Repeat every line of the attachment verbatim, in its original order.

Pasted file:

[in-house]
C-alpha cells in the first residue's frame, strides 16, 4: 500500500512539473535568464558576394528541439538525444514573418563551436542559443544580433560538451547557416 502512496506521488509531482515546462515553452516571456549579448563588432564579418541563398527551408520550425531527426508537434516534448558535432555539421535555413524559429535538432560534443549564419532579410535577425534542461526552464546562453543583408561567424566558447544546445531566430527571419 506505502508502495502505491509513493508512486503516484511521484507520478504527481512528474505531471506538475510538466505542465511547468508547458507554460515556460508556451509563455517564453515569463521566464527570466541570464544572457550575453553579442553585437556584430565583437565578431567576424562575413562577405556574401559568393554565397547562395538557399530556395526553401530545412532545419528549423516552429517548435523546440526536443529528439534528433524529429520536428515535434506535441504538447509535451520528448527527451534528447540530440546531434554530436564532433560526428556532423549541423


[in-house]
C-alpha cells in the first residue's frame, strides 16, 4: 500500500512539473535568464558576394528541439538525444514573418563551436542559443544580433560538451547557416 502512496506521488509531482515546462515553452516571456549579448563588432564579418541563398527551408520550425531527426508537434516534448558535432555539421535555413524559429535538432560534443549564419532579410535577425534542461526552464546562453543583408561567424566558447544546445531566430527571419 506505502508502495502505491509513493508512486503516484511521484507520478504527481512528474505531471506538475510538466505542465511547468508547458507554460515556460508556451509563455517564453515569463521566464527570466541570464544572457550575453553579442553585437556584430565583437565578431567576424562575413562577405556574401559568393554565397547562395538557399530556395526553401530545412532545419528549423516552429517548435523546440526536443529528439534528433524529429520536428515535434506535441504538447509535451520528448527527451534528447540530440546531434554530436564532433560526428556532423549541423